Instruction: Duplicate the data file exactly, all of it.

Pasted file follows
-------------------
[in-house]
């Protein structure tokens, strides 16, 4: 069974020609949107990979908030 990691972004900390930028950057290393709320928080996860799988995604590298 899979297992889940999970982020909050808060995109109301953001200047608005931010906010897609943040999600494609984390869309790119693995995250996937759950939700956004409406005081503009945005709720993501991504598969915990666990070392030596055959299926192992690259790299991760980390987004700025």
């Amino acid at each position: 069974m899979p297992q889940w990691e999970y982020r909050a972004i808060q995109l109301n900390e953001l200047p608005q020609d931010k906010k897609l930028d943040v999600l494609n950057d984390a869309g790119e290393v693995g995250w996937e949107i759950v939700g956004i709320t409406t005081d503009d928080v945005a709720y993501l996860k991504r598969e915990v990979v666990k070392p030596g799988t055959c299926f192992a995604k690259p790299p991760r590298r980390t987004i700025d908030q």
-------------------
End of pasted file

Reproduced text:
[in-house]
């Protein structure tokens, strides 16, 4: 069974020609949107990979908030 990691972004900390930028950057290393709320928080996860799988995604590298 899979297992889940999970982020909050808060995109109301953001200047608005931010906010897609943040999600494609984390869309790119693995995250996937759950939700956004409406005081503009945005709720993501991504598969915990666990070392030596055959299926192992690259790299991760980390987004700025």
């Amino acid at each position: 069974m899979p297992q889940w990691e999970y982020r909050a972004i808060q995109l109301n900390e953001l200047p608005q020609d931010k906010k897609l930028d943040v999600l494609n950057d984390a869309g790119e290393v693995g995250w996937e949107i759950v939700g956004i709320t409406t005081d503009d928080v945005a709720y993501l996860k991504r598969e915990v990979v666990k070392p030596g799988t055959c299926f192992a995604k690259p790299p991760r590298r980390t987004i700025d908030q």